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Heep v. Mason

ILLINOIS APPELLATE COURT — THIRD DISTRICT.


OCTOBER 7, 1968.

GEORGE HEEP, ET AL., PLAINTIFFS-APPELLANTS,

v.

FRANK MASON AND ELMER VITALIS, D/B/A VITALIS TRUCK LINES, DEFENDANTS-APPELLEES.

Appeal from the Circuit Court of LaSalle County, General Division; the Hon. JOHN S. MASSIEON, Judge, presiding. Judgment affirmed.

SCHEINEMAN, J.

On October 30, 1964, the plaintiff, George Heep, was driving his car eastward from Ottawa on Interstate Route 80, with Jane Etheridge, John Giordano and Pat Slingsby as passengers in a car pool. There was possibly some light fog, but visibility was good so they proceeded at 65 to 70 miles per hour. Earlier the fog had been much denser, causing a series of accidents, since they observed cars had gone off the road and there was debris visible.

As they approached the Marseilles exit, they were stopped by police because of a wreck ahead of them, which they were told had occurred during the heavy fog. The wreck was cleared away and after a half hour they were permitted to proceed. Heep started eastward again and observed the defendants' truck pulled out just behind him.

Visibility continued to be normal for a time, then they came into a patch of very dense fog where visibility was practically zero. Heep stopped his car on the pavement and Slingsby got out to direct him off to a parking place. Slingsby then heard the noise of a truck approaching from their rear, he shouted a warning to Heep, but it was too late and the defendants' truck crashed into the rear of the Heep car, knocking it about 30 to 40 feet off to the south, and the three persons in it suffered personal injuries, for which they brought this suit.

A jury found for the defendants, and the plaintiffs appealed, contending the verdict is contrary to the manifest weight of the evidence, that they should have received a directed verdict, and that the court erred in rulings on instructions.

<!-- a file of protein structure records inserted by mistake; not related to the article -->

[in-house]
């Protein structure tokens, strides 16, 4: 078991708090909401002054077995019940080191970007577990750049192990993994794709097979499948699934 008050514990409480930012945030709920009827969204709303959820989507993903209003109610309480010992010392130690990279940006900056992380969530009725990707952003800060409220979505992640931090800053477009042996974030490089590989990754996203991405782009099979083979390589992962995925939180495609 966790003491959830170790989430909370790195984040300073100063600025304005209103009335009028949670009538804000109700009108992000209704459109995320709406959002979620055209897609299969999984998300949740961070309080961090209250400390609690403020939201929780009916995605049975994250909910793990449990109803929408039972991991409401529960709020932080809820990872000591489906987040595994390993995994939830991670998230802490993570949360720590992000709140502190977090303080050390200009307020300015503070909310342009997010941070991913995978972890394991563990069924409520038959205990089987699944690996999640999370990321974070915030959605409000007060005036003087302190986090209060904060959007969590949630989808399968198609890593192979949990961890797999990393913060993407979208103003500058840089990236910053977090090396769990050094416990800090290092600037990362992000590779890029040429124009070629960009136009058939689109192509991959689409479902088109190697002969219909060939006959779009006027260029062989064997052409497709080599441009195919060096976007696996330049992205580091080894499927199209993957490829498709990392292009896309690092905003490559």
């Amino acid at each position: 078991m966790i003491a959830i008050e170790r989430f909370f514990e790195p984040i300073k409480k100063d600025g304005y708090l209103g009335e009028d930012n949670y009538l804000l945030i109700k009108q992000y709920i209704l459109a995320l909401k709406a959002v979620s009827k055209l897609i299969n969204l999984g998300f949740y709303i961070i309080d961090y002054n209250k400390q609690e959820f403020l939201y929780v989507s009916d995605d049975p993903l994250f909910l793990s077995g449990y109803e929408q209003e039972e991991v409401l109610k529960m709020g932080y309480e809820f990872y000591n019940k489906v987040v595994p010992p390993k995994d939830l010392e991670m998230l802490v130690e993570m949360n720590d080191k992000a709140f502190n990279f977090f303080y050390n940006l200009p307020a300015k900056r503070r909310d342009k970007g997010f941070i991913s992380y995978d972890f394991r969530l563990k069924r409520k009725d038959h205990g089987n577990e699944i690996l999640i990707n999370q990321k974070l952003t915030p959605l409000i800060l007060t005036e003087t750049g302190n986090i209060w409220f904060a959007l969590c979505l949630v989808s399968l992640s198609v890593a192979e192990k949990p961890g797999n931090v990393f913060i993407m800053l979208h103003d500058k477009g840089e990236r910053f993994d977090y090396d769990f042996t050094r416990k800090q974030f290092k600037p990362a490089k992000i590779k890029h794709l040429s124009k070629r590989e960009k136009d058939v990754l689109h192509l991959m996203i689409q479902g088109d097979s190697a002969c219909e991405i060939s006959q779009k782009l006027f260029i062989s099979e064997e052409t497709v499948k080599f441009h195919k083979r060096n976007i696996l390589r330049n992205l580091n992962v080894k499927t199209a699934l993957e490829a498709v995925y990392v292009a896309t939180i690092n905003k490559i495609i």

According to the general trend of the various witnesses' testimony, the entry into the heavy fog was quite sudden and they had no previous knowledge or observation of this dense fog. They disagreed somewhat as to how far the Heep car traveled in the heavy fog before it stopped. Heep said a block or so, but admitted he had previously estimated 10 to 20 feet and had so stated in a deposition. He said he had changed his mind after thinking about the drive in a sheriff's car when he was injured and was taken to a hospital.

Heep said he had been driving 65 to 70 miles per hour until he hit the heavy fog, then he quickly reduced to 30 and that he then stopped. The visibility had been good prior to the sudden change.

The defendant, Mason, declared there was no warning of the fog. It was like having a blanket thrown over the windshield or like running into a wall. He was traveling about 30 miles per hour and estimated he had driven 30 to 40 feet in the dense fog when the collision occurred.

In view of the general agreement on the suddenness of the blotting out of visibility, we see no merit in the argument that the court should have directed a verdict for the plaintiffs. The same opaque condition which caused Heep to stop on the pavement existed also for the defendant, Mason, and this presented a jury question as to the conduct of Mason.

It was clearly a question for the jury whether the sudden change in the weather was to be blamed for the accident. It could not be said as a matter of law that Mason did not maintain a proper lookout, or had his truck under proper control.

It was somewhat hazardous to stop in the dense fog on the pavement, especially on that highway with its known heavy traffic and, of course, Heep knew the defendants' truck was behind him. Heep could not be expected to exercise perfect discretion in the emergency, but the same emergency existed for the defendant, Mason. The plaintiff called as a witness a driver of another car which had encountered the same conditions. This driver testified he pulled off the pavement, drove through the drainage area and up on the other side, stopping only when he could park along the fence line.

Under the conditions facing the defendant, Mason, as well as the plaintiff, Heep, it must be held that the verdict was within the scope of the evidence and that a new trial is not justified.

Although we consider the case presented questions of fact for decision by the jury, the appellants have attempted by the citation of numerous cases to make it appear that the case presented a question of law. They cite Hollis v. Mateika, 66 Ill. App.2d 267, 213 N.E.2d 409; Little v. Illinois Terminal R. Co., 320 Ill. App. 163, 50 N.E.2d 123; Johandes v. Chicago M. & St. P.R. Co., 260 Ill. App. 328; James v. Motor Transit Management Co., 260 Ill. App. 246, and Gilman v. Lee, 23 Ill. App.2d 61, 161 N.E.2d 586.